thank you to everyone who's played A YEAR OF SPRINGS so far!
Get A YEAR OF SPRINGS
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Thank you for taking the time to write this! It was very insightful to read and really useful as a resource.
This is a great resourse for small devs, thank you so much. Im a young trans men and Im waiting for my birthay for buy your game uwu Thanks for make so cute characters
Thank you for sharing! We don't usually see these figures for small games on itch.
Extremely enlightening. Thank you for taking the time to share this in such detail!
Interesting - how can I donate community copies?
i'm adding them based on sales currently so the more sales there are the more community copies i will add (but i'm doing this at set intervals so i don't have to keep checking sales numbers).
but if you want to only donate community copies, you can also leave a tip on my ko-fi at the price of however many copies you want to donate and specify in the comment that it's for community copies!
Done. Please register it as German sales - those numbers are depressingly low... ;-)
I'll try to spread the word. Have you ever considered promoting your games directly to organizations advocating LGBTQ rights and support? If it starts circulating more, sales might finally take off by word of mouth alone.
thank you very much! your community copies have been added (+ i updated to match current sales)
for organisations, to be honest, i wouldn't know where to start! i wrote about it above, but i don't know much about marketing. it's mostly just me here putting the games together and that takes up most of the time/energy i have already. i think it's an avenue worth considering though.
I think there are wiki lists of similar games, having the game(s) on these might help more than writing to dozens, hundreds or more national or even smaller organisations.
But i think looking at the biggest organizations for the regions you have the game translated for might be a good thing, often smaller organisations use their information too.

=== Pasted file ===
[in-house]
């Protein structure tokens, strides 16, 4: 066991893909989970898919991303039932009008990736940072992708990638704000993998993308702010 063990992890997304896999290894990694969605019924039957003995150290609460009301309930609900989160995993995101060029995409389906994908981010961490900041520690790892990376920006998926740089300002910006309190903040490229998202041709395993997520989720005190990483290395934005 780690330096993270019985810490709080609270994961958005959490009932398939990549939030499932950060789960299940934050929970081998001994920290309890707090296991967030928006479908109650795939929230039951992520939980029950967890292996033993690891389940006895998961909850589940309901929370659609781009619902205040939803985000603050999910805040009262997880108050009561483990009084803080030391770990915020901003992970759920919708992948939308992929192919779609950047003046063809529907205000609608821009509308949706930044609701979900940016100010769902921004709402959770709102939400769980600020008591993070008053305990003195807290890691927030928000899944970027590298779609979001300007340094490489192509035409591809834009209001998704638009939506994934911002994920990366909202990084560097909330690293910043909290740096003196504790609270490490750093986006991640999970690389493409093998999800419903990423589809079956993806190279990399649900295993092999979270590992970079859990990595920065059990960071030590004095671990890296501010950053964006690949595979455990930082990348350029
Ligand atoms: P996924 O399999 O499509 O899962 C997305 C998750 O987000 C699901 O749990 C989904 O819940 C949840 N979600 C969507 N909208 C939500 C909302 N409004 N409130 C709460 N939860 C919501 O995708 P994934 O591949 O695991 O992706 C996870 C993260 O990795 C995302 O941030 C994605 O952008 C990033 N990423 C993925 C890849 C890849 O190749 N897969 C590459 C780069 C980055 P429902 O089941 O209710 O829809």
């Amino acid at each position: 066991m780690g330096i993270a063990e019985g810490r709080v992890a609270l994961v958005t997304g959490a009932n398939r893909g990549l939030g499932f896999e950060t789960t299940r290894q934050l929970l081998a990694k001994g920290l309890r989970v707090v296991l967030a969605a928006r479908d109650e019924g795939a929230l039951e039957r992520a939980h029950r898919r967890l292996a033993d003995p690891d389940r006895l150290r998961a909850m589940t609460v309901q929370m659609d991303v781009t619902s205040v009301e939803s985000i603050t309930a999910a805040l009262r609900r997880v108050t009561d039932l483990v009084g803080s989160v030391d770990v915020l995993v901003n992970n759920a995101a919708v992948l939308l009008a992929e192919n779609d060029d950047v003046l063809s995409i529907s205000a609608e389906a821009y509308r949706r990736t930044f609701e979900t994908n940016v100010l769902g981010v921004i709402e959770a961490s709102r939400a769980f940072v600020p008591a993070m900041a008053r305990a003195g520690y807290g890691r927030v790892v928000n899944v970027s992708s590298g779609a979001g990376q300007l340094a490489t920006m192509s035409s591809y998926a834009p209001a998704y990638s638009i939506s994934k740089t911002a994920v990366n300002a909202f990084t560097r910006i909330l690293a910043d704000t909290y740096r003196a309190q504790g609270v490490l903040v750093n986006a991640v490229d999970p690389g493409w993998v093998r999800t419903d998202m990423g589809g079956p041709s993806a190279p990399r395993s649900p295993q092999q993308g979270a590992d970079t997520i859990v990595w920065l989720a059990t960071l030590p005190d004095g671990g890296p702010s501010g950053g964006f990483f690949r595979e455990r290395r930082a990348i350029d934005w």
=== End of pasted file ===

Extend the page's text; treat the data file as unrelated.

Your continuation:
Hi, I discovered your games as I was taking part to the Nanoreno (the year of Tomato Clinic). For sales comparison, have you discussed with other Visual Novel developers? There are all sorts of size and scope for VN and you’ll probably find similar titles to compare with.
If you’re a hobbyist, your objectives may differ from professional teams though, so you must also set your own target figures… or not set them, it depends. I have a few ideas for “games d’auteur” (sorry for the Frenglish) to make and will probably be less concerned by their sales number than with my other games targeting a broader audience. At the same time, if it’s your main type of work, it makes sense to care about how many people you reach… And those willing to pay are probably reached deeply enough that it matters.
FYI, I ended up on this post because I got an itch mailer to notify me of updates to games and assets I am following and at the bottom this post was one of the three (random?) posts that gets highlighted from other game devs that I don't follow. I don't know how much of that mechanism usually sends traffic and I also don't know how you get a post featured in the emails but it got my attention. (I suspect it is random because I've never given the system any indication that I'm interested in visual novels as they aren't really my thing.)
From what I know of itch sales (by those who aren't high-profile developers) I think you've actually done quite well, especially with very little promotion, but I don't have a lot of data to go on (a few established developers from my country).
I really appreciate you sharing this data and your experience. Thank you.
Thanks for sharing your experiences! I was surprised that Linux, compared to Mac is very strong. (I think Mac has about 15% Market share in the US and Linux about 2 or 3%)
so i went back and checked since this got me curious, but for my other games where i support both linux & mac, the ratio seems to vary from almost 1:1 to 1:4 linux to mac downloads. even at 1:4, that would still have the linux rate higher than expected for the 2/3% to 15%. (i don't have any conclusions that i can draw from this though!)
aw, i’m really sorry to see people not being kind to you in the reviews v.v
i know you don’t want to release this on google play, but have you considered just compiling the game for android and then release it here?
If spring trilogy somehow got a Switch release, I would buy that too, always love playing your games no matter which platform! There aren't enough transstories like Haru's and the spring trilogy holds special place for me in my heart, so thanks for your passionate work as usual! I will enjoy the epilogue and the three games (again)!
Thank you for taking the time to write this! This was a very interesting and informative read!